At what age do you become responsible for your actions?

Prof. Leah Somerville

The law has to decide at what age someone should be held accountable for their actions. What does neuroscience tell us about when that should be?

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Is age a good marker of how mature your brain is?

Legally speaking, there has to be an age of responsibility - a clear point at which a child becomes an adult and is therefore responsible for their actions. But, instinctively, we know that this is an artificial distinction, and neuroscience agrees: different parts of the brain mature at different rates, and as with puberty some people develop faster than others.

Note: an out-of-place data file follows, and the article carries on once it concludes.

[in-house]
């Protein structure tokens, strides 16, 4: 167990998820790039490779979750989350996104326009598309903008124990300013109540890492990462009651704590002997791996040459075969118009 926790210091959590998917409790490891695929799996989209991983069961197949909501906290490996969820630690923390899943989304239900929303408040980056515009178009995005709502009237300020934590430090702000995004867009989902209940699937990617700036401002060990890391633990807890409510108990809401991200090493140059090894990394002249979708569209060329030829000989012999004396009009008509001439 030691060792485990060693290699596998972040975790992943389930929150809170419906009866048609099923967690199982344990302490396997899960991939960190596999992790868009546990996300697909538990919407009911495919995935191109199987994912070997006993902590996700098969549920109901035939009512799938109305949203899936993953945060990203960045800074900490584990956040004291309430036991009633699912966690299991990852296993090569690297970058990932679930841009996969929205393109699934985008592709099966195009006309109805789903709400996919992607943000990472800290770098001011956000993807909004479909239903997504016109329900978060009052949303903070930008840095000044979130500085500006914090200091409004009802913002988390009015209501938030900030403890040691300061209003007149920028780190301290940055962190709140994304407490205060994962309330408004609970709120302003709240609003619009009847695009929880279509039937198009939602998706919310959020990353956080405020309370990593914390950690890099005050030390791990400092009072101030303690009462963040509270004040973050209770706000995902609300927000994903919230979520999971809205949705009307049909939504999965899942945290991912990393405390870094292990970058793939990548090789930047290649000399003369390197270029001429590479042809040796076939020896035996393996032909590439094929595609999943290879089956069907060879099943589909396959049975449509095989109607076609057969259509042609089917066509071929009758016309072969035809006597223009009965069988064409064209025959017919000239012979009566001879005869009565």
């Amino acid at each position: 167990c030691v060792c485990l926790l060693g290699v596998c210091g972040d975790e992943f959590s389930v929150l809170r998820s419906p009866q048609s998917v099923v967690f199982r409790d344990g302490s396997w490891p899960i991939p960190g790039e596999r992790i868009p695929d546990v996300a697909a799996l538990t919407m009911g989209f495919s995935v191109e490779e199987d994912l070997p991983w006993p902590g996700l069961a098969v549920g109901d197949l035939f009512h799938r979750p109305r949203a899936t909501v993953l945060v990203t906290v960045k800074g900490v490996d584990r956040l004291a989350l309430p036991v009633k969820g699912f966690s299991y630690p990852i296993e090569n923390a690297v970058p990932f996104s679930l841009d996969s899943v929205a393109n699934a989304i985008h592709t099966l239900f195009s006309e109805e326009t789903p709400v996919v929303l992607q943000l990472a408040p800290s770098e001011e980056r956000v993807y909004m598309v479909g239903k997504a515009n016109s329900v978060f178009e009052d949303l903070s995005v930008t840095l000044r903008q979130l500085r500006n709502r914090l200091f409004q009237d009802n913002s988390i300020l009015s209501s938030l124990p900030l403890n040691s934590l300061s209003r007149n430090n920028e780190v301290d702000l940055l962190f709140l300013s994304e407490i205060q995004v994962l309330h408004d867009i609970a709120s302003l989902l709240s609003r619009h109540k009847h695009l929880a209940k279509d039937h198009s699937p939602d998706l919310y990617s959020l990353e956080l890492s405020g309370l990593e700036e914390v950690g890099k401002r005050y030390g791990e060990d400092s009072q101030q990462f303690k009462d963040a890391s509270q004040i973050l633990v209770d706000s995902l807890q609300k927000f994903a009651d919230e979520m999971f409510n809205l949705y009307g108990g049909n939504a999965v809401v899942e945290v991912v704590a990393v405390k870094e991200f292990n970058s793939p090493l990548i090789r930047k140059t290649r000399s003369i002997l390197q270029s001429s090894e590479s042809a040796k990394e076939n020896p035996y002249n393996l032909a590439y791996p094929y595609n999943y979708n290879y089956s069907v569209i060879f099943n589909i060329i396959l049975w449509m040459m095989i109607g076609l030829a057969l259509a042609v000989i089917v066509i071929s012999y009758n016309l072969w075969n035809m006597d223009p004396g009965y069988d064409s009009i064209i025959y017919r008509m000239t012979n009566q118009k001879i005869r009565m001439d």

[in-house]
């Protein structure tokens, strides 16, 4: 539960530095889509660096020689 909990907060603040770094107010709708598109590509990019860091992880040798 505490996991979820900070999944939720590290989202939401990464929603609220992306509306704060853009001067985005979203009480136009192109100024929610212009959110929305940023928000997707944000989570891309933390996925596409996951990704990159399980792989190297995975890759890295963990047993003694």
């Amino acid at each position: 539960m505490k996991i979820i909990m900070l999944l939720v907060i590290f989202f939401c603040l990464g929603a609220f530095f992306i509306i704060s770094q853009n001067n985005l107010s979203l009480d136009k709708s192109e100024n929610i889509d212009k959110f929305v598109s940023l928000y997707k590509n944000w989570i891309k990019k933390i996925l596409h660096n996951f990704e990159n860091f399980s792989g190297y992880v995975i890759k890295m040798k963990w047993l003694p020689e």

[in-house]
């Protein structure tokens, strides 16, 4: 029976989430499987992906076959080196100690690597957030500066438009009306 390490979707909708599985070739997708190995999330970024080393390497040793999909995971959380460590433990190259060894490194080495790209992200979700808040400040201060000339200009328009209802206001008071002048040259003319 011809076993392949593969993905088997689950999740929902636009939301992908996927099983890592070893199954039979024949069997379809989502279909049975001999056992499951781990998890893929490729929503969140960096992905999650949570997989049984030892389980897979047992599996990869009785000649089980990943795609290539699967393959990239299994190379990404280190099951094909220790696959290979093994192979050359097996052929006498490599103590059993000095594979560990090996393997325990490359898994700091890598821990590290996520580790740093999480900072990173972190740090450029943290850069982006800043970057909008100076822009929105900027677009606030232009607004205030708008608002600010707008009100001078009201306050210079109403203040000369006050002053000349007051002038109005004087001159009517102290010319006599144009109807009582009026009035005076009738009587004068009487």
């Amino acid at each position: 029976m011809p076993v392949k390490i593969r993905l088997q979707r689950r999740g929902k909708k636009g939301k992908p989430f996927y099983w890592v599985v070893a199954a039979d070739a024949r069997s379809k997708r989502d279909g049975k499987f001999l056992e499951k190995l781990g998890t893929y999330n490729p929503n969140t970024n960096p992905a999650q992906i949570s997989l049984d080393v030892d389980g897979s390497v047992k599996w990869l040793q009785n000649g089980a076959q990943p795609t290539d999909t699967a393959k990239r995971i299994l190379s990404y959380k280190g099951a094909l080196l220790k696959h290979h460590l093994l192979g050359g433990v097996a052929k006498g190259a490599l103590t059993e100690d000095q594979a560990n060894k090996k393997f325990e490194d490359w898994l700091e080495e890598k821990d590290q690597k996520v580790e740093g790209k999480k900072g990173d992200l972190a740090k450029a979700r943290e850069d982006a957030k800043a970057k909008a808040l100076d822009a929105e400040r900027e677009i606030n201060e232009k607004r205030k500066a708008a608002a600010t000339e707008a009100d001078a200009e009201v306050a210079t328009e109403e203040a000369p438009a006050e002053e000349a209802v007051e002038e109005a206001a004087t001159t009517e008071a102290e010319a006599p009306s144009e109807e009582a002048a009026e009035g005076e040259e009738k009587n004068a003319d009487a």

How do scientists think about the concept of maturity when it comes to the brain? And how do they translate the complexity of their research to navigate questions of responsibility and consent? Prof. Leah Somerville runs the Affective Neuroscience & Development Laboratory at Harvard University, and she'll be joining us in The Garden to wrestle with these important and fascinating questions.

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50 minutes


Growing Up & Growing Old

About the Fellow

Prof. Leah Somerville

Leah Somerville is Director of the Affective Neuroscience & Development Laboratory at Harvard University. Her work explores how brain development through adolescence shapes changes in behaviour.

Growing Up & Growing Old Collection

"It is sad to go to pieces like this but we all have to do it," said Mark Twain. But do we, really? Our crack team of Garden Fellows are thinking differently about growing up and growing old, and they're here to help you do the same.